14. Fantastic photos, Kate! Oh but I'm so envious of your woodpile! We're a bit more hand-to-mouth with ours, I'm afraid! Maybe it's a good thing to call the tree man. And the hydraulic splitter sounds like the best idea ever. But I looked at Bren's hands next to that splintery wood and shivered at the thought of those giant splinters! It's hard work getting wood but worth it on these cold nights!

  15. Lovely- I can feel the chill in the air and smell the wood smoke. With all the regeneration you are doing I think you are making up for the felling. It's all about balance after all and I'd bet that your carbon footprint is pretty small living the way you do.

  16. What a wonderful connection to the land you have at your place. You are a wonderful caretaker of your earth x

  17. Fantastic photos Kate! Thanks for sharing a part of your life that could be viewed as just plain monotonous and good on you for somehow making it joyous and worthwhile. I need to learn this lesson better...!

  18. So many lovely childhood memories. That last image is just divine, Kate! Autumn is splendid! x

  19. one of our favourite things to do at my parents place is to jump in poppy's big car and head down the gully to cut and collect fire wood, not to mention all the exploring that goes with it..x

  20. That is one serious wood pile! We have a small wood heater that we don't need to light every night in winter, so our wood stack is considerably smaller. I love the nights when it's cold enough to have a fire going, when we collect twigs and kindling in the cold windy paddocks, knowing that soon it will be dark and we'll be inside warming our toes by the fire.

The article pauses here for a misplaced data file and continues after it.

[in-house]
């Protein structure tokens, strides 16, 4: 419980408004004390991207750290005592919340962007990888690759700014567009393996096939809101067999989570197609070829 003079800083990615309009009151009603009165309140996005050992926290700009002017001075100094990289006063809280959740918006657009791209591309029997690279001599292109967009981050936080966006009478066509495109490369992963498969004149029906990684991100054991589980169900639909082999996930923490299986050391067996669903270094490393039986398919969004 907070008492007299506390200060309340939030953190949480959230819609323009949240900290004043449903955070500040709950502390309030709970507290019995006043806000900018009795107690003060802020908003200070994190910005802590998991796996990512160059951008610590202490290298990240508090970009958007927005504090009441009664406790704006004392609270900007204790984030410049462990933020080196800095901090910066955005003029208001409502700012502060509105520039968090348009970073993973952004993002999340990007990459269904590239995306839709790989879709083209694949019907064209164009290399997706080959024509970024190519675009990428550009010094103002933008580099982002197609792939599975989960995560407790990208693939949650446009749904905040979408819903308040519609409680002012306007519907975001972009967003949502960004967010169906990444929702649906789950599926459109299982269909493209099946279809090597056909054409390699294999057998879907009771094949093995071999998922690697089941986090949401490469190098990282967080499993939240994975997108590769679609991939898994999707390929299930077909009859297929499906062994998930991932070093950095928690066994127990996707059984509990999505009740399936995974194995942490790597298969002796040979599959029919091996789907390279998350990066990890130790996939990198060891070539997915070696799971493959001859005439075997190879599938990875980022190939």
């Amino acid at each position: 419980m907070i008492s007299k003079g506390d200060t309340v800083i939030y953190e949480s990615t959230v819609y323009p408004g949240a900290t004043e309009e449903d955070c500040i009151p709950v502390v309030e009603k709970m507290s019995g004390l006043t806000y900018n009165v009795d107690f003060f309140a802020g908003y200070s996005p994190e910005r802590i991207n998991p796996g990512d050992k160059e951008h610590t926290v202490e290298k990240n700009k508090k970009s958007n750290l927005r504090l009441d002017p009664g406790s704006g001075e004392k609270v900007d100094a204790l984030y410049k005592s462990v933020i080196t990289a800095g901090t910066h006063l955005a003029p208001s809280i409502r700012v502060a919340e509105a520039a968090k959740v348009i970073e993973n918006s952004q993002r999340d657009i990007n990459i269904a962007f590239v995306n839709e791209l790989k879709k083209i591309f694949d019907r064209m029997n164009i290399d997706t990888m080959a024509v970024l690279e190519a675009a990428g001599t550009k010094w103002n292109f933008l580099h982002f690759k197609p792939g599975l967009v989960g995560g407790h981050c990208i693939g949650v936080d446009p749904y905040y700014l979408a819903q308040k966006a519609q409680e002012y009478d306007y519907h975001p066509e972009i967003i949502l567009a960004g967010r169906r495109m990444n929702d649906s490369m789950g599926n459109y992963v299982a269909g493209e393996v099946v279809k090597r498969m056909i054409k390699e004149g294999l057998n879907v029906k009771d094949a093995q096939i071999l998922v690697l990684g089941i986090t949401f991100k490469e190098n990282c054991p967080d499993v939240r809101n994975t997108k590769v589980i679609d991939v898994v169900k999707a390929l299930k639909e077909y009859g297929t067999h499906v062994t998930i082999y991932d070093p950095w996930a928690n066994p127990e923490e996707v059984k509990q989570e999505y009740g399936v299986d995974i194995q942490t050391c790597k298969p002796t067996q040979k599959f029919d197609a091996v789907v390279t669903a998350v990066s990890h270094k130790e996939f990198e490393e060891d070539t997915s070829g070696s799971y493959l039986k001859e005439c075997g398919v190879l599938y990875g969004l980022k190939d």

Sarah xx

  21. Ooh wood stacking is definitely an art! We are wood cutters, splitters and stackers too...a definite necessity around these cold parts. We have our fire going day and night through winter, it's a much nicer heat than the reverse cycle/central heating. Good luck with the remaining eight metres...happy stacking! x Dre

  22. Wonderfull photos and wonderfull words! Every time I read a post of you, I think I want to live also closer to nature. Not easy in a German city :-)
    Jutta xxx

  23. We are getting a brazier for the backyard, so that we can teach Leo the Jinks family tradition of log-splitting!

  24. A big stack of firewood is always a pleasing sight! Such sappy wood too, it must crackle and spit beautifully when it's burnt.

  25. Breathtakingly beautiful pictures you got there. I love how the piled up trunks look like an artistic installation from a close-up. It must have been a majestic sight, culling those giants. Also, it's good that I'm not the only one who thought that the sap looks a lot like blood. Hahaha! I hope everyone's in the best of health this season. Thanks for sharing!

    Melva Ullman @ MPDT

  26. It's such an astounding procedure, lost in the regular, contemplating simply what it takes, to keep warm, stay warm and get past each one season. Much obliged to you for offering the methodology, its excellent and probably, truly diligent work. Welldone Job!!!
    Perth firewood


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Kate XX